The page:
This spring and summer have
been all about figuring out how to grow our own chicks. Although
I’ve focused my posts on getting my hatch
rate up, we’ve had
another big problem — keeping those chicks alive for the first two
We put our first set of
17 chicks out in a special section of the chicken coop soon after they
hatched…and we promptly lost four chicks to what I assume was a
rat. (One chick body was left behind, which is typical of a rat
For hatch 2, I kept the
chicks inside for a full three weeks (which just about drove me
batty.) During that time period, we lost one chick to a power
outage — in the future, we’ll always have some backup power on
hand. Then, after moving the chicks to the coop, two more were
picked off by some sort of predator.
All told, we’ve lost a
full 23% of the chicks from the first two hatches to predators.
Not only is it heartbreaking, lost chicks hit you in the wallet since
you’ve paid for the chicks or eggs and the feed to raise
them. One solution would be to seriously predator-proof the coop,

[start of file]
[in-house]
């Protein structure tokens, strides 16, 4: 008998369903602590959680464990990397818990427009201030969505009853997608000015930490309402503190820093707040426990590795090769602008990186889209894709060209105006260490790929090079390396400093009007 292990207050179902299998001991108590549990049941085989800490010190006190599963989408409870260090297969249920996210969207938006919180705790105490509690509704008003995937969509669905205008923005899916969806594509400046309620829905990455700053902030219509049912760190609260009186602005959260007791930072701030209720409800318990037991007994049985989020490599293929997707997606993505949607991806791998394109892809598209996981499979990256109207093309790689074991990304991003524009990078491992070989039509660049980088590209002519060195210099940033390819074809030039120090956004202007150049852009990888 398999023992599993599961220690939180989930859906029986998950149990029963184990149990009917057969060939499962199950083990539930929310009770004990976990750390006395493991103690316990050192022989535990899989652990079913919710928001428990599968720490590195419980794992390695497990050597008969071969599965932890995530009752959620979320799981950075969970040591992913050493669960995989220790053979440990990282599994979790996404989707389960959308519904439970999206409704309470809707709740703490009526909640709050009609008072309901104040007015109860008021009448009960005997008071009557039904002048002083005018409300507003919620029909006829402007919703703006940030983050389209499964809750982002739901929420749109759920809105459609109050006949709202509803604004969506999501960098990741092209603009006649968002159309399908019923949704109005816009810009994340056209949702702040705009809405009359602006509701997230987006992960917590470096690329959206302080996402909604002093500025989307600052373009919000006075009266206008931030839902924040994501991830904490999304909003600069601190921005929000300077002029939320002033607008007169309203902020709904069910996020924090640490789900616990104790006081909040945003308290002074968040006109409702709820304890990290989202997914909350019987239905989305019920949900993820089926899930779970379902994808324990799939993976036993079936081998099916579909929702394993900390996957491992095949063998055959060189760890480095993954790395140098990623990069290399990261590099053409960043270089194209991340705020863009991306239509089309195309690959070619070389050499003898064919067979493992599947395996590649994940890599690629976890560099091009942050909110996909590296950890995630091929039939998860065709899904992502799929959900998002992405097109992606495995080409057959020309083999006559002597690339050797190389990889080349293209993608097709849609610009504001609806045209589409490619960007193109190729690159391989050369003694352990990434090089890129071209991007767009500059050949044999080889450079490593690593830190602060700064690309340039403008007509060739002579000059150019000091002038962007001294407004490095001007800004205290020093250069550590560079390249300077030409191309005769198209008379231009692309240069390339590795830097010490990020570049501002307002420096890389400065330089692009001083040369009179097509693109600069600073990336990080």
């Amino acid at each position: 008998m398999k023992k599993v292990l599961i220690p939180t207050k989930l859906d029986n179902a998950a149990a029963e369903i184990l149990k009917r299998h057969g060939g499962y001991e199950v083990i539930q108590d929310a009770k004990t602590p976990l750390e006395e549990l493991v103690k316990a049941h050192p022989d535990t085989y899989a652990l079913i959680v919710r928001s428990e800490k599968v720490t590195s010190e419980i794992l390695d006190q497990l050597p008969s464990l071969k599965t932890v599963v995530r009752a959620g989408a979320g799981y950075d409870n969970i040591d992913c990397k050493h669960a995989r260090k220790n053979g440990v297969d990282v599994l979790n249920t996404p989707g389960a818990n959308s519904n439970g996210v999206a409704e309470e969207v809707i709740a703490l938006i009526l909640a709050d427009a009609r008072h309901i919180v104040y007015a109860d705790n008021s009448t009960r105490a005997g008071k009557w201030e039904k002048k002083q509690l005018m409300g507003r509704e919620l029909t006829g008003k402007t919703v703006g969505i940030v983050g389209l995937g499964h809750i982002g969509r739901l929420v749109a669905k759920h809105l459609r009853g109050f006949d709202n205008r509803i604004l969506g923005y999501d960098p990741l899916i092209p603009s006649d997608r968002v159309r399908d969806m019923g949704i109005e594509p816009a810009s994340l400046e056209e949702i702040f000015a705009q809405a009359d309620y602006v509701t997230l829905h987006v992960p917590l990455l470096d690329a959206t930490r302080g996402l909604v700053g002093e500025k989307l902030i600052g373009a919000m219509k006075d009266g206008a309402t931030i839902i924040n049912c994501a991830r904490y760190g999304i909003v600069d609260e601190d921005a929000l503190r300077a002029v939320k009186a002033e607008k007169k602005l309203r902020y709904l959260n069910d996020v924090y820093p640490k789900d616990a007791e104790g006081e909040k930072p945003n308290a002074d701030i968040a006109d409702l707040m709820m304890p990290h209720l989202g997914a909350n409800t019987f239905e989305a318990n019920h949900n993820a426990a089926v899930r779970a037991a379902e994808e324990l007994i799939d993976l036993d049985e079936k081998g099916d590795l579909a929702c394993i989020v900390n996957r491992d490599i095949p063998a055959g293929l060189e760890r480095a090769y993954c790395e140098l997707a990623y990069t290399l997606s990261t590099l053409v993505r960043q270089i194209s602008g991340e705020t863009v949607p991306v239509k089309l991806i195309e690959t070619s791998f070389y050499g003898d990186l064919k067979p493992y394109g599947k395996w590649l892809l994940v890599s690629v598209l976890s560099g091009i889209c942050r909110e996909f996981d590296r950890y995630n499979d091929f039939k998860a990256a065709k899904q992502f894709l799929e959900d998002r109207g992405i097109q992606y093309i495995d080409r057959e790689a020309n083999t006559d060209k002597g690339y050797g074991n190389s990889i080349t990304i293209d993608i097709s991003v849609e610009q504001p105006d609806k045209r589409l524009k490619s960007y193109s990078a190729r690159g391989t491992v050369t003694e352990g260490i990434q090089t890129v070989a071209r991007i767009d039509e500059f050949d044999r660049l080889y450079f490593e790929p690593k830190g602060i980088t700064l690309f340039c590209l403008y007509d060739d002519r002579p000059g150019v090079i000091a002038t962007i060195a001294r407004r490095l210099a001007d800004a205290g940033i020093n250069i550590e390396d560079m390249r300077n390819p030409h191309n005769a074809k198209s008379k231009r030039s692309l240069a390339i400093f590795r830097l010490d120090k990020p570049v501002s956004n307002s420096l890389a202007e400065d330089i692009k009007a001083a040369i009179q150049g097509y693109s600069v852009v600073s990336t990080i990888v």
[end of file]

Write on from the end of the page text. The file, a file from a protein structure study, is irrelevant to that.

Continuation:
but we like to have our chicks out on pasture as soon as they’ll go
(around a week or two old), and you can’t keep small predators like
rats out of an entire pasture.
The best solution I’ve
come up with is to continue to work toward the plan I’ve had all along
— use broody hens to raise our chicks. When our third set of
chicks hatched, our broody hen had finally settled onto a nest of eggs
were able to slip the chicks underneath her one night. One chick seems to
have been lost in the process, but since then the mother hen has been
making sure that absolutely nothing gets close to her ten little
fuzzballs. It’s too soon to be sure that she’ll be able to beat
my 23% failure rate, but I suspect predator protection will be one more
of a broody hen.